"And the astronauts train for the missions that remain with the fallen of winter remembered."

"If we die, we want people to accept it.  We are in a risky business, and we hope that if anything happens to us it will not delay the program.  The conquest of space is worth the risk of life."

Virgil I. Grissom
Command Pilot
Apollo 1


Challenger Columbia Apollo 1


Every year, the six-day period from January 27th to February 1st marks a time of remembrance for the NASA community and for all America, for within this brief mid-winter span our nation honors the memory of the fallen astronauts of Apollo 1 and of the space shuttles Challenger and Columbia.  Each of these disasters claimed the lives of all on board and in their aftermath caused many Americans in their shock and grief to question the necessity of manned space flight.  In each case, after much soul-searching and debate, our nation has concluded, as did the late Gus Grissom, that, regardless of the danger, "the conquest of space is worth the risk of life."

For the past several years I have sought to memorialize these honored dead through a series of Web sites that tell their stories in terms both mythical and musical.  From the pages of my 1999 "Icarus Rising" Challenger memorial site and continuing through my 2003 "Phaeton Descending" Columbia site to my most recent "Apollo Burning" memorial to the astronauts of Apollo 1, the lives of these seventeen brave men and women shine like stars in the night sky, helping to light the way for the rest of us, the remainder of mankind, who can as yet only dream of following in their footsteps.  It is my hope that in perusing the links to these sites you will find in the light of their sacrifice something of the sense of awe and humility that I have felt in contemplating the mission that they so selflessly embraced both in life and in death.



 
Challenger STS-51L
January 28th, 1986

"Icarus Rising" interprets the Challenger disaster in terms of the Greek myth of Icarus.  Although it first debuted on the Web in 1999, this site may truly be said to have been thirteen years in the making.  On the very day of the disaster, as I spoke about it with friends and watched the news coverage all afternoon long and into the evening, I found myself "hearing" music in the back of my mind, but I didn't pay any attention to it.  Only once I turned off the TV well after midnight did I realize that the song in my head was Kansas' "Icarus - Borne on Wings of Steel."  For years afterward that song and the memory of the Challenger haunted my dreams and waking days as I sought a means of expressing for myself and to others the complex thoughts and emotions that the song and the memory of those seven lives lost evoked in my heart and mind.  By the late 1990s and into the new millennium the World Wide Web had become the perfect medium to express the ideas, images and music that symbolize for me the heart of the story of the Challenger and to share them with others the world over.  "Icarus Rising" is the fruition of that effort.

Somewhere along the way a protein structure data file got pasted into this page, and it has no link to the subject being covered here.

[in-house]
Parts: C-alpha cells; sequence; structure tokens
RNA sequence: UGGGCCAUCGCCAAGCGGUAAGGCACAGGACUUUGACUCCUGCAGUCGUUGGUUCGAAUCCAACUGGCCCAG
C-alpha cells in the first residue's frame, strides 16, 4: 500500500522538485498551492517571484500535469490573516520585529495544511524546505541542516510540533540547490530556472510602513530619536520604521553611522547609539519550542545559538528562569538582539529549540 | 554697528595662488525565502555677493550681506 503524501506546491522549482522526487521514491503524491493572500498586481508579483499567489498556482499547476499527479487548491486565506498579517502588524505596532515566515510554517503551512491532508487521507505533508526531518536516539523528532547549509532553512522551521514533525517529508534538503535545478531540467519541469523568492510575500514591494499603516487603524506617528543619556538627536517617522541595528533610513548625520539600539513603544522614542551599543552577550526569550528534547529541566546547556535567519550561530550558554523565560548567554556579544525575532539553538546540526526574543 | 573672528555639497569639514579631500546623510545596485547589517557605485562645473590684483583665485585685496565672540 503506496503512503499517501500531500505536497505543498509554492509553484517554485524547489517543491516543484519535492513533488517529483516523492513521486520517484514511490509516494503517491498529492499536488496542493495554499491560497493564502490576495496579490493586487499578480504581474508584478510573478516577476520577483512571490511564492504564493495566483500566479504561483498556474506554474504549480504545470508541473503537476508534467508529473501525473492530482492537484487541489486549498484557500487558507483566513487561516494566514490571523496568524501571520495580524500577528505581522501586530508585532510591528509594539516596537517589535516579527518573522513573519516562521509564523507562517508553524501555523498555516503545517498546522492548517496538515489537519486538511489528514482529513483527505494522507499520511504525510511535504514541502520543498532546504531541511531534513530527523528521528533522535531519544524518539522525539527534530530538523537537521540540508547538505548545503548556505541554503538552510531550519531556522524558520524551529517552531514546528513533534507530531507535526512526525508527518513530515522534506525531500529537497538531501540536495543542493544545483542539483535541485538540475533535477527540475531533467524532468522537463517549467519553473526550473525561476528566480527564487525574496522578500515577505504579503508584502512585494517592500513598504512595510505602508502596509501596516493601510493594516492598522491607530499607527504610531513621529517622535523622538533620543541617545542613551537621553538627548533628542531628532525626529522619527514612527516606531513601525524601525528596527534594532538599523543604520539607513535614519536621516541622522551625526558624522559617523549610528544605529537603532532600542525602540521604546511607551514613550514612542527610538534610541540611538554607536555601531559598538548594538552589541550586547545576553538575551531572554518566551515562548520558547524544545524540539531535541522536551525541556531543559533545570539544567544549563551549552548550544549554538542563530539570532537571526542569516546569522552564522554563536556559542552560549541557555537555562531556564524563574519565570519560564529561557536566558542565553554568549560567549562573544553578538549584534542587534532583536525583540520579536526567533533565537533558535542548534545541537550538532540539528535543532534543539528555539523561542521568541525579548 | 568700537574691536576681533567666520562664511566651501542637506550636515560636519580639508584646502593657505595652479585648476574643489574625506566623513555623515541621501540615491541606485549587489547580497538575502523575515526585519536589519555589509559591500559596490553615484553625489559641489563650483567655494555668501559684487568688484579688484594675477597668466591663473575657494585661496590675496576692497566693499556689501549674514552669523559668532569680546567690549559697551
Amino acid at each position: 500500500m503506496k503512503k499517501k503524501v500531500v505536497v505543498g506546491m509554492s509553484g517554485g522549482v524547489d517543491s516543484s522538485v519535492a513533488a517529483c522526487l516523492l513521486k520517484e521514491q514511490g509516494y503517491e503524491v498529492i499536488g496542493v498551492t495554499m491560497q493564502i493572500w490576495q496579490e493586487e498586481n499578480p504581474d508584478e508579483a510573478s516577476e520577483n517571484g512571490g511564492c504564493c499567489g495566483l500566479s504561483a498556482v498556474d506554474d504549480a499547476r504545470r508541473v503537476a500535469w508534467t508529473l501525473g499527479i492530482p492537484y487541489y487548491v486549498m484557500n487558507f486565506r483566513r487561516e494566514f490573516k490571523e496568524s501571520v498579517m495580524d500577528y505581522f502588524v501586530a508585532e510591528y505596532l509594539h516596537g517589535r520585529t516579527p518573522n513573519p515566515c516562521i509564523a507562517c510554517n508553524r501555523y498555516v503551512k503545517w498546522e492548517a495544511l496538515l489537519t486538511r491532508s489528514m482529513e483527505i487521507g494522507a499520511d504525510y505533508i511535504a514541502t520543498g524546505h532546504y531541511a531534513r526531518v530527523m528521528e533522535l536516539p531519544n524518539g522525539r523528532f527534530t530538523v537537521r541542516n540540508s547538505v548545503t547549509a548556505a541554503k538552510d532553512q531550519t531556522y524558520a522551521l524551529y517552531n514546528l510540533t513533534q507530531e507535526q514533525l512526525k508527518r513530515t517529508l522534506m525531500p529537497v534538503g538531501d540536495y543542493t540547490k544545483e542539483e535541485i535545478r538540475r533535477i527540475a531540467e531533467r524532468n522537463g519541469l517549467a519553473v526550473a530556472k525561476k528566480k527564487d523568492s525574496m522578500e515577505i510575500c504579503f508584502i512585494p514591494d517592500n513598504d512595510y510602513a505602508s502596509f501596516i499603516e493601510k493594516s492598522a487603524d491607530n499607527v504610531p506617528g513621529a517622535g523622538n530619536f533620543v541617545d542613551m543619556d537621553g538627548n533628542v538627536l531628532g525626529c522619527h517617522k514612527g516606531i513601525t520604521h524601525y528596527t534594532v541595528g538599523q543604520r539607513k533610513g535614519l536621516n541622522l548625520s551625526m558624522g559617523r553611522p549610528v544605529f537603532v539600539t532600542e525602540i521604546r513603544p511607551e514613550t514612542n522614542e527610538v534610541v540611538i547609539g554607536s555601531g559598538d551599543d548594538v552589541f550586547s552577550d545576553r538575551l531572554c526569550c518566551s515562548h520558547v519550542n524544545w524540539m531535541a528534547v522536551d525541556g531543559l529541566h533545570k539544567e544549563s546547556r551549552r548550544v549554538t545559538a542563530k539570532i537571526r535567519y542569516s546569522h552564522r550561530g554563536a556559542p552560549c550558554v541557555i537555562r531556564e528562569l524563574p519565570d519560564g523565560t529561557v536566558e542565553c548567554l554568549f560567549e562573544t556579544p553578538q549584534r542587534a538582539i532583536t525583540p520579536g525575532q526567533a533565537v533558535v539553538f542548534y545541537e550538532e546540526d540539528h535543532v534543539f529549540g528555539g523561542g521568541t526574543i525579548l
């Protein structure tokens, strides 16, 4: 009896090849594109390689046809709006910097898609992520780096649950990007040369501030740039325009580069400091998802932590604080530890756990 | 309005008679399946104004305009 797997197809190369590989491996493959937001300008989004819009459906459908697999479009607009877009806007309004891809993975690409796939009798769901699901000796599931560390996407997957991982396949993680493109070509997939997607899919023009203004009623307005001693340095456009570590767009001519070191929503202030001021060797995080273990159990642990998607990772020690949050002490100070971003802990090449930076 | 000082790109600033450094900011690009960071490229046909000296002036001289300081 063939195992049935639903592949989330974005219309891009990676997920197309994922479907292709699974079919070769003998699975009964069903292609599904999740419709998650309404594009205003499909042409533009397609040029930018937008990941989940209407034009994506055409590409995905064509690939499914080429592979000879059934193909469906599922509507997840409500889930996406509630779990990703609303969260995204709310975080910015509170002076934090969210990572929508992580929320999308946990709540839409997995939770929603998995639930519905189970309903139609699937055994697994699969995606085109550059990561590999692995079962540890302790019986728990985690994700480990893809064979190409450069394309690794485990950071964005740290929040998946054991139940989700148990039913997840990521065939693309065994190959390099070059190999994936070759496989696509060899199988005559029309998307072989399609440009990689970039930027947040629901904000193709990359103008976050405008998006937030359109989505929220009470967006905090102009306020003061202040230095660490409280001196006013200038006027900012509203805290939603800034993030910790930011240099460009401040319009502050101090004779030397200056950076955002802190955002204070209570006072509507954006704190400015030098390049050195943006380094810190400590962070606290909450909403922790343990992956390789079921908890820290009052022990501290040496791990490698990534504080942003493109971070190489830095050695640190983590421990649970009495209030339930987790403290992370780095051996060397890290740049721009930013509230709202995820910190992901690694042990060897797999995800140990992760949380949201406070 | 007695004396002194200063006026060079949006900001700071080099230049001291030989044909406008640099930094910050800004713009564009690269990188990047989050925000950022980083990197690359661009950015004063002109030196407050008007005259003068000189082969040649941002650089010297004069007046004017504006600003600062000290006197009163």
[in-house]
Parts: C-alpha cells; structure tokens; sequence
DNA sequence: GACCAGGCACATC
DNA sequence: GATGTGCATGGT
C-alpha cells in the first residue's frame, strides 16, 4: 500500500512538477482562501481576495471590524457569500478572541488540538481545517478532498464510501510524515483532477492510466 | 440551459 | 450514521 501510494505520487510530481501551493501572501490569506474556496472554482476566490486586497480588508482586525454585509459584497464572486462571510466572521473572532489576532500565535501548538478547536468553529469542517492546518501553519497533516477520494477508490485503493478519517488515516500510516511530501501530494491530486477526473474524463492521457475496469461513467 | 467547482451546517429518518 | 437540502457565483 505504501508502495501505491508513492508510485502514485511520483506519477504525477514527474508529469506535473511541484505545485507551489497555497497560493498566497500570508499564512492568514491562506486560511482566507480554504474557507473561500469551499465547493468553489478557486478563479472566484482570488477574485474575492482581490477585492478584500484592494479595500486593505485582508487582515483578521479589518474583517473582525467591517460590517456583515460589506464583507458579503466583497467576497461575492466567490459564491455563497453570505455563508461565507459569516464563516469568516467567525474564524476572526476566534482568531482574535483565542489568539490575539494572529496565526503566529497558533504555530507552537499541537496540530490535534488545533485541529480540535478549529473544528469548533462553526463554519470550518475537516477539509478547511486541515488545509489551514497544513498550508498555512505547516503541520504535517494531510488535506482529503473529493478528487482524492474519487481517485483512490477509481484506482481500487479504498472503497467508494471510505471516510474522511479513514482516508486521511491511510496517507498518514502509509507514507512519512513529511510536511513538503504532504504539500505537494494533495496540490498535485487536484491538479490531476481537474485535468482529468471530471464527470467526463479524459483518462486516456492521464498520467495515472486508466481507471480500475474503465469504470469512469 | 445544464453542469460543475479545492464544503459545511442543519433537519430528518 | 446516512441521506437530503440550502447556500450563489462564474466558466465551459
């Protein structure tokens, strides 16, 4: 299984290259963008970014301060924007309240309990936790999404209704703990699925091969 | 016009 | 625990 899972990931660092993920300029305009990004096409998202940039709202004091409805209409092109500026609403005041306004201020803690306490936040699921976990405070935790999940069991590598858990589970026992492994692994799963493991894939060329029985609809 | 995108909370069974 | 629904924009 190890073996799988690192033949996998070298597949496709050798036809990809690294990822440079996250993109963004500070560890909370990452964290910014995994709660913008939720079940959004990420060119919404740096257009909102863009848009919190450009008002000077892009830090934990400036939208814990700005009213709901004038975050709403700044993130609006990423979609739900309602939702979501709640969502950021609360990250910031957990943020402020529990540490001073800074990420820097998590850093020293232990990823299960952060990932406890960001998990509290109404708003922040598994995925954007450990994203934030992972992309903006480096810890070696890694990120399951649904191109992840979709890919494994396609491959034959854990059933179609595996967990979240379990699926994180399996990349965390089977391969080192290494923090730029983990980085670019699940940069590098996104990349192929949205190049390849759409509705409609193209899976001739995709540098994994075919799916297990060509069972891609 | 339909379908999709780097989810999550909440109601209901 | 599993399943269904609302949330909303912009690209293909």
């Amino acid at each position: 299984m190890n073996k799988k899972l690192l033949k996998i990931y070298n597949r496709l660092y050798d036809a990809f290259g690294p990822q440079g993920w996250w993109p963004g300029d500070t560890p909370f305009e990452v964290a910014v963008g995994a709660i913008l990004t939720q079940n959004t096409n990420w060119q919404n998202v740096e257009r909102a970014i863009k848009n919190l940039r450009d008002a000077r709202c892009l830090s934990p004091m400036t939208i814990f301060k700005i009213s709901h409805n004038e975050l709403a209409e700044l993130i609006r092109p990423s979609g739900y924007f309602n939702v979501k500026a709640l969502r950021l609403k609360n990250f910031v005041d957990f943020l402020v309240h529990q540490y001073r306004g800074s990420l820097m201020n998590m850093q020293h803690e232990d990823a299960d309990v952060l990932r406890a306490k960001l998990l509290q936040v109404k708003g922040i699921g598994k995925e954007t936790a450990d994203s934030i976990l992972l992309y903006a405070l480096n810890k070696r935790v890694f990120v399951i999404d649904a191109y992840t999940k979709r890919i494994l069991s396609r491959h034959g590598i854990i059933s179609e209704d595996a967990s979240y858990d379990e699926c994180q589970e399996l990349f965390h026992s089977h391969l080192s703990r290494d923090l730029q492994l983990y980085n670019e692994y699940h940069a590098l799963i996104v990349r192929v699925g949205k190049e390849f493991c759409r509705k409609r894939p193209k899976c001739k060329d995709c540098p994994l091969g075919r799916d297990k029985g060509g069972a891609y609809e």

Like Icarus, the crew of the Challenger knew that their flight was more than merely utilitarian in nature.  The presence of a civilian, a teacher, on board underscored that theirs was a universal mission of discovery, of learning, of furthering human knowledge beyond the limitations of the world around us.  Fittingly, the Challenger crew was the most culturally diverse of any shuttle crew that had yet flown: male, female, black, white, Japanese American, Catholic, Jewish, and Protestant. Together they symbolized the best of who we are and all that we can become, as one laying aside their individual differences to strive for a goal larger than themselves, and in so doing they, like Icarus, slipped the surly bonds of Earth to touch the face of God.  After their loss, no other shuttle mission or crew would again seem so innocent, so perfect, until... If you are seeing this message, your browser doesn't currently support Java applets.  Click here to download the Microsoft Java Virtual Machine.
 
 



 
Columbia STS-107
February 1st, 2003

Four days after the 17th anniversary of the Challenger disaster, I awoke to the news that NASA had lost contact with Columbia during her reentry and that debris was raining down over Texas and Louisiana.  Like the crew of Challenger, Columbia's crew had been spectacularly diverse, representing many faiths and walks of life from across the globe, and their loss was felt worldwide.  As I struggled to absorb the shock of this tragedy so soon after the September 11th, 2001, terrorist attacks, the feelings of sorrow, disbelief and emptiness coursing through my heart and mind led me to relive the day of Challenger's demise.  I was not alone.  Over the next several days Internet traffic to my "Icarus Rising" site skyrocketed as people the world over sought to deal with the loss of Columbia by remembering Challenger, and I responded to this flood of grief and remembrance by placing a note of condolence on my Challenger page.  In my heart, however, I knew that this was not enough; the crew of Columbia deserved a memorial as fitting and as complete as what I had done for Challenger's crew.  But what?